From the first nineties the city is home to an important university center with over 2000 registered students, called "University Campus of Prato", born from the collaboration between the University of Florence and a consortium company born from the collaboration between local authorities (first of all the Municipality of Prato) and various private subjects, the PIN Scrl, owner of the building (formerly the prestigious Istituto T. Buzzi and renovated for the occasion) which houses the polo. Some courses of study are underway at the faculty of economics, letters and philosophy, engineering, medicine and surgery and political sciences of the Florentine university.
Prato has a humid subtropical climate which has sunny hot summers and cool damp winters. July is the driest month of the year.
The city of Prato is crossed by two railway lines: the Viareggio-Florence Railroad and the Bologna-Florence Railways. The first is a regional line that connects it with Florence and western Tuscany, while the second is part of the Milan-Naples ridge and is one of the most important Italian railway lines. Prato is therefore served by some long-distance trains.
There are three railway stations in the city:
Prato urban transport consists of a series of bus lines operated by CAP (site) which also serves the province. There are a total of 11 active lines, including those LAMs that connect the city center, the surrounding areas and the suburbs with frequencies ranging from seven to fifteen minutes.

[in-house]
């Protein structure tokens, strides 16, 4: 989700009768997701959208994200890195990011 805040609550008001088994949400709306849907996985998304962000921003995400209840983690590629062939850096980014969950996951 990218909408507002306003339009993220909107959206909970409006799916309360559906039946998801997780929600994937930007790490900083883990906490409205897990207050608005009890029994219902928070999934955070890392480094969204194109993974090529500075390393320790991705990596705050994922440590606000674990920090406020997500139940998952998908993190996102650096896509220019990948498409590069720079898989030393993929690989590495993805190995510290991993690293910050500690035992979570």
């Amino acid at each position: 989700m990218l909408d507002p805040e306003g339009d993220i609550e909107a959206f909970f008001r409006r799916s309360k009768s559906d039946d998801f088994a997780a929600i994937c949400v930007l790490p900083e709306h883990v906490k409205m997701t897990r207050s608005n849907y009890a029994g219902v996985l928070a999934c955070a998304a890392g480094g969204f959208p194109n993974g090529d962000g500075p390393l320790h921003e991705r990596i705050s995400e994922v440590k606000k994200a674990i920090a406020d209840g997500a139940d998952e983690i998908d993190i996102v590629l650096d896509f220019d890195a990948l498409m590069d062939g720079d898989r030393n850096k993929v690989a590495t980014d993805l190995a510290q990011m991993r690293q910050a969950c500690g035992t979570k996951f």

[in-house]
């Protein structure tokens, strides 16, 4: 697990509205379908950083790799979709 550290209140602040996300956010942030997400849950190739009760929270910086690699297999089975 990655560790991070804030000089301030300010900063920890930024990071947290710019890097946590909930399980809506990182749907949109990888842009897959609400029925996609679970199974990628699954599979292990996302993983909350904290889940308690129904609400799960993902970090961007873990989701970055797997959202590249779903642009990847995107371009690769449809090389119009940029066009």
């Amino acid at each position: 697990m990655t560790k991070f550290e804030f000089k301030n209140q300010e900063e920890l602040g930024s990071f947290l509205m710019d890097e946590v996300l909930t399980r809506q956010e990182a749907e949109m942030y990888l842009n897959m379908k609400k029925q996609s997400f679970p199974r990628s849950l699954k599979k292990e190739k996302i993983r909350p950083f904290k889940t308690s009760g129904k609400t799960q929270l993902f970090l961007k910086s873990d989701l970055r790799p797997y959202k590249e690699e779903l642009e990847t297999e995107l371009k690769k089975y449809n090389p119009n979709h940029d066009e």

The dialect from Prato is very similar to that of Florence, but it has its own peculiarities.[specify] The pronunciation of the city name in the dialect was traditionally ['pra:.o] but now ['pra:ho] or ['pra:?o] are more common.
The city of Prato has the second largest Chinese immigrant population in Italy (after Milan with Italy's largest Chinatown). Legal Chinese residents in Prato on 31 December 2008 were 9,927. In 2011, local authorities estimated the number of Chinese citizens living in Prato to be around 45,000, illegal immigrants included. Most overseas Chinese come from the city of Wenzhou in the province of Zhejiang, some of them having moved from Chinatown in Paris. The first Chinese people came to Prato in the early 1990s. The majority of Chinese work in 3,500 workshops in the garment industry and ready-to-wear. Chinatown, known as Santo Beijing, is located in the west part of the city, spreading to Porta Pistoiese in the historical centre. The local Chamber of Commerce registered over 3,100 Chinese businesses by September 2008. Most of them are located in an industrial park named Macrolotto di Iolo. Raids on factories employing illegal immigrants in 2010 highlighted problems with the growth of an apparel industry in Prato based on cheap, and sometimes illegal, labor. In spite of all these blames, the local unemployment rate was around 7% in 2013, which was significantly lower than the national average 11%, even after 4,000 enterprises which employed 20,000 people were closed in the past two decades. The president of the Industrial Association of Prato, Andrea Cavicchi, pointed out that the local economic performance was much better than the rest of Italy due to those Chinese textile business.
As of 2009, the Italian and Chinese populations did not socially mix. As of that year, there were 30,000 legal Chinese immigrants, and authorities believed there was a similar number of illegal Chinese immigrants.
Prato is twinned with: